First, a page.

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a home + living guide for the post-college, pre-parenthood, quasi-adult generation


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big decorating dreams. tiny little budget. don't be a wallflower! jump on over to the discussion boards and get decorating help.
other recent LOUNGE articles:
o Gallery-style Picture Hanging Tracks
After School
Sew What?
o Curtain Time
Lazy Decorator's Bag of Tricks
Home sweet homes
Minor Makeover Miracles: Kitchen
CD decor
o Say it with Spraypaint
Painting 101
Make it Mosaic!
Estate Sales 
Open House 
Hammock Heaven 
Makeshift Vases 
o Newlyweds' Nest 
o Variations on a Theme 

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fight the chaos
organizing your living space
1 2 3 4
continued from page 2

2 Use those under-spaces
Under the bed, under the sofas, under the endtables, night-tables, coffee tables – all offer prime stash-it potential that frequently go unused. And the behind-spaces – behind the dresser, behind the bookshelf – are great places to stash those extra moving boxes (flattened, of course. When short on space, ALWAYS flatten any cardboard boxes you’re hanging onto; they take up far less space).

3 Force your furniture to multi-task
Think outside the box a little: a table doesn’t have to be a slab of wood with four legs holding it up by the corners. Choose furniture that also doubles as storage space. Need an office desk? Buy a solid wooden door at Home Depot, paint it in whatever color makes you happy, then throw it on a couple of file cabinets – instant desk with plenty of room to store all your papers. Instead of a traditional coffee table, use a low bookshelf (put it on casters for mobility), or a trunk (yard sales and estate sales are great places to score some nice vintage trunks).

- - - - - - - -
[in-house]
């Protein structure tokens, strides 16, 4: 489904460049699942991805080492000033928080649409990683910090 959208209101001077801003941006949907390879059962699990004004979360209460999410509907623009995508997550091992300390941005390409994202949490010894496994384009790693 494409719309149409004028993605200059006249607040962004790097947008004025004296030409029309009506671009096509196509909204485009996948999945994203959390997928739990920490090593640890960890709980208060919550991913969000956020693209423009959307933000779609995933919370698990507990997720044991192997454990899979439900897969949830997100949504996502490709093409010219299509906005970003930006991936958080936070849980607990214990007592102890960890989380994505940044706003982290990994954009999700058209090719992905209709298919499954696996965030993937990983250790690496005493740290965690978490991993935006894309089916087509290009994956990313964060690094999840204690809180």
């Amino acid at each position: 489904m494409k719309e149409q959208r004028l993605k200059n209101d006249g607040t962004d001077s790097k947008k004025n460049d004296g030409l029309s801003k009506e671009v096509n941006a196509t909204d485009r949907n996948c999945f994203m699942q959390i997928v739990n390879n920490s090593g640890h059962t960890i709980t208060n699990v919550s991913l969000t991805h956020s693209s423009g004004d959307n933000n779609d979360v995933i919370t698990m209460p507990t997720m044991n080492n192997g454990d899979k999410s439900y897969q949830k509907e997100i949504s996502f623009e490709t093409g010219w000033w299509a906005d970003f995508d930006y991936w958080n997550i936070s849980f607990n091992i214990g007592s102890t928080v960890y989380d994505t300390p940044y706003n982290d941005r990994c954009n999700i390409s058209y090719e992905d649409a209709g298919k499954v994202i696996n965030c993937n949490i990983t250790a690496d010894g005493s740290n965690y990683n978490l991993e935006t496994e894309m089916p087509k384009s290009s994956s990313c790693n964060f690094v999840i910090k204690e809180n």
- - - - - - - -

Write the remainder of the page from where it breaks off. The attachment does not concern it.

4 Shelving is your friend
You can never have enough bookcases and/or wall-mounted shelving. Take a good look around your pad and you’re sure to find plenty of unused wall space that’s just crying out for a shelf -- above windows and doors, next to an entryway, above the kitchen countertops, above the toilet in the bathroom, above your dresser, desk, sofa, etc. If you actually have somewhere to store the washed dishes, clean clothing, laundered towels, you have one less excuse to leave it all lying around causing clutter. And making your own bookcases is the best way to ensure that you’ve got the right height shelves to house your particular book collection – and bonus: it’s a lot cheaper than buying ready-made. Speaking of books ...

5 Stack books on their backs as well as their spines
"Blasphemy!" you book-lovers out there may be shouting right now – how can you pull your Dostoevsky off the shelf to read if it’s pinned beneath a dozen other books? But hear me out. Stacking books on top of each other is far and away the most efficient use of the vertical space between shelves. Obviously, any books to which you require ready and instant access should be stored standing upright. But let’s face it, there’s probably a good portion of your collection that’s been sitting there on your shelves, collecting dust, for years and years now. These are the books that can be stacked on top of one another. Organize these books into piles according to size/dimension (pocket-size paperbacks, trade paperbacks, hardcover novels, college textbooks – each will go in a separate pile). Then slide your stacks onto your bookshelves. Alternate a horizontal stack with a series of vertically-standing books for visual interest.

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